Traumatic brain injuries affected more than 155,000 men and women in uniform in just the past decade. Brain trauma can be very hard to diagnose, since the victim may not exhibit external signs of injury, and detecting equipment like CT scanners are not always readily available.
ProPublica reports the advance of two potential solutions on the horizon: the InfraScanner, and prototype from the National Institute of Health. Both are small devices that would detect bleeding in the brain, and make diagnosing traumatic brain injury much faster and easier.
The InfraScanner model detects about 75 percent of all hematomas picked up by a CT scan, according to the initial Food and Drug Administration report, by using near-infrared light to detect differences in light absorption in the brain – indicating the presence of bleeding.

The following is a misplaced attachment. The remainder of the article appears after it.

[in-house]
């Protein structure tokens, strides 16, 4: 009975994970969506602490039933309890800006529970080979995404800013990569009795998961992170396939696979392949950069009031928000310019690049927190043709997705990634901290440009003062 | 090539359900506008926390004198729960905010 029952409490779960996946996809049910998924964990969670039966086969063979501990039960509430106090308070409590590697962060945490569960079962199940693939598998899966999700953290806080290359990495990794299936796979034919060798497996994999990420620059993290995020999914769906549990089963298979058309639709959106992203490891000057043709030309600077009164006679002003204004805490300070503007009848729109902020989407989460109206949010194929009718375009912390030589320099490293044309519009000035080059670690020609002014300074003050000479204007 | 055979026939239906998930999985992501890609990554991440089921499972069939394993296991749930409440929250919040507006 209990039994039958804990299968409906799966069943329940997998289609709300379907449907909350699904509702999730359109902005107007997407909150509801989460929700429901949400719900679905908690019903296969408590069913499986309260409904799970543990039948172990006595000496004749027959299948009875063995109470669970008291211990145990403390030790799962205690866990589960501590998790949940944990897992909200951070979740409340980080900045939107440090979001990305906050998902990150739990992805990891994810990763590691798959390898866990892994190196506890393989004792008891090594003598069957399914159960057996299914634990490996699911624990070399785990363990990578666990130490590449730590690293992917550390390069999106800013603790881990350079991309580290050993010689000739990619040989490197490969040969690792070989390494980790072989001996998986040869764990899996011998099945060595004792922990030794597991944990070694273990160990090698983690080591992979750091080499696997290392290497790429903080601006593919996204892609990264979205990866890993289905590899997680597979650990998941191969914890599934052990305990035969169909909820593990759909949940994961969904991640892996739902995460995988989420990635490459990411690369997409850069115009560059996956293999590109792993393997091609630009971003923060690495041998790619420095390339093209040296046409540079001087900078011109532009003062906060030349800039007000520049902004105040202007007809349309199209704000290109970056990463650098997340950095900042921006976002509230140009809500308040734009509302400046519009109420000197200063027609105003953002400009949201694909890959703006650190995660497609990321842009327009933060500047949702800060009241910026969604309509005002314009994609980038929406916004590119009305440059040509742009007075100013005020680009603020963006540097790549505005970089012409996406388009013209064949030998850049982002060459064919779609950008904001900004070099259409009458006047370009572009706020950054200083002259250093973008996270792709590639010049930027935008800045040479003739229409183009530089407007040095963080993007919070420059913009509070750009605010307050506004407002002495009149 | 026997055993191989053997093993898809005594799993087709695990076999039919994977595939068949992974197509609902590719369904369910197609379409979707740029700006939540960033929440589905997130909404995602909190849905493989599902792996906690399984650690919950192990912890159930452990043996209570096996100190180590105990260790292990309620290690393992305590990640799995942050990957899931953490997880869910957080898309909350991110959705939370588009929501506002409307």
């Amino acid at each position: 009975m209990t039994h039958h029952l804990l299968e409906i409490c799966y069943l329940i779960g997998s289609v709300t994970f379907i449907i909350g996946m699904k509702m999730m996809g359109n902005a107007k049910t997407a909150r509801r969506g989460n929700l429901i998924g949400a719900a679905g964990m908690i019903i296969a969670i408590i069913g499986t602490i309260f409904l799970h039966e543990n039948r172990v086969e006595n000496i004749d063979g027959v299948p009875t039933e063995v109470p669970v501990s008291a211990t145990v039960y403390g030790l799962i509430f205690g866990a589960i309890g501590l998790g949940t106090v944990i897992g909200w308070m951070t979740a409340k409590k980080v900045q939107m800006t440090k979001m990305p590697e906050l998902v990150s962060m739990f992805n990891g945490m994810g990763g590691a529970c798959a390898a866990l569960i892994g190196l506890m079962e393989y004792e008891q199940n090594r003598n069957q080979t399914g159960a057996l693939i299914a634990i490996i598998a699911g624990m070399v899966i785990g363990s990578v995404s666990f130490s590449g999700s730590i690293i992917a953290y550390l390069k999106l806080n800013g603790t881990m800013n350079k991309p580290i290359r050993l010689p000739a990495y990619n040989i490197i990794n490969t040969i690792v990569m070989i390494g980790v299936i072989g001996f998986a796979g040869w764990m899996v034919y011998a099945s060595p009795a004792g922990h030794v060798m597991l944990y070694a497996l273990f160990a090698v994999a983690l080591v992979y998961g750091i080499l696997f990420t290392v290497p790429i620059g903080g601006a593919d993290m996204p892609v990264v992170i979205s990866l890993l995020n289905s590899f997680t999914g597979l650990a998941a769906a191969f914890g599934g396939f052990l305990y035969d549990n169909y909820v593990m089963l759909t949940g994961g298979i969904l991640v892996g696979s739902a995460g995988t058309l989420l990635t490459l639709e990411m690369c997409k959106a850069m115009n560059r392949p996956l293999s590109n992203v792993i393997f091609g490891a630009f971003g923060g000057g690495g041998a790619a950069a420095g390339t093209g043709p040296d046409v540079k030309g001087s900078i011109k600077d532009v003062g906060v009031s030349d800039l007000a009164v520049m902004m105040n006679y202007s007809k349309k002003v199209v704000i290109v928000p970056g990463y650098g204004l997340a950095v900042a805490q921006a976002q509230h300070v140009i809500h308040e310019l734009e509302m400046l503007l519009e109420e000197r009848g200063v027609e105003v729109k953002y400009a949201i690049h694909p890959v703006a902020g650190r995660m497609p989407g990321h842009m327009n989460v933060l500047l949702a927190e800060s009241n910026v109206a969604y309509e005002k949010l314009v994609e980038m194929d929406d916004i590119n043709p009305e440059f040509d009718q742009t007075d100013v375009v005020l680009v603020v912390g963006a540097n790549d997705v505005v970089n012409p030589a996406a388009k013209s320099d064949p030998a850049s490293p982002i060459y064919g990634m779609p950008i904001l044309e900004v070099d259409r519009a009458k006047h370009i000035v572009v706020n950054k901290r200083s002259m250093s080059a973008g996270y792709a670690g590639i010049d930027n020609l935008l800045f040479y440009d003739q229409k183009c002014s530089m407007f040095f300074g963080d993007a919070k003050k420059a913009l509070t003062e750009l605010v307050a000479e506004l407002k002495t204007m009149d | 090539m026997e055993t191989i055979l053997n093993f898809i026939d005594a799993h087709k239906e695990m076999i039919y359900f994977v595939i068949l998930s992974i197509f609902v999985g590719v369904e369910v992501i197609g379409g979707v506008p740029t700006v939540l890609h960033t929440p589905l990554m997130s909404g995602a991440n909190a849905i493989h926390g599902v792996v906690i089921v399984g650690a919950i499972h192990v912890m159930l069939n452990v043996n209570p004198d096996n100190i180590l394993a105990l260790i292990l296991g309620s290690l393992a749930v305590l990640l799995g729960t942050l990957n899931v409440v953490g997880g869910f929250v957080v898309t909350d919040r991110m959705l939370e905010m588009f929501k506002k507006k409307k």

A device developed by the NIH, still in the prototype stage, is moved over the injured person’s head, and compares changes in blood volume: a significant spike would indicate brain bleeding.
It is encouraging to see advancing technology to detect brain injuries in the men and women of our armed forces: hopefully, better diagnostics will lead to a greater understanding of these injuries, and faster treatment for the victims. But there is still a long way to go: often, brain injuries go undected, and many serious brain injuries don't show up on CT scans or MRIs. According to the Centers for Disease Control and Prevention, about 1.7 million people in the United States experience a traumatic brain injury every year.
Read the full ProPublica piece New Technologies in the Works to Detect Brain Injury.
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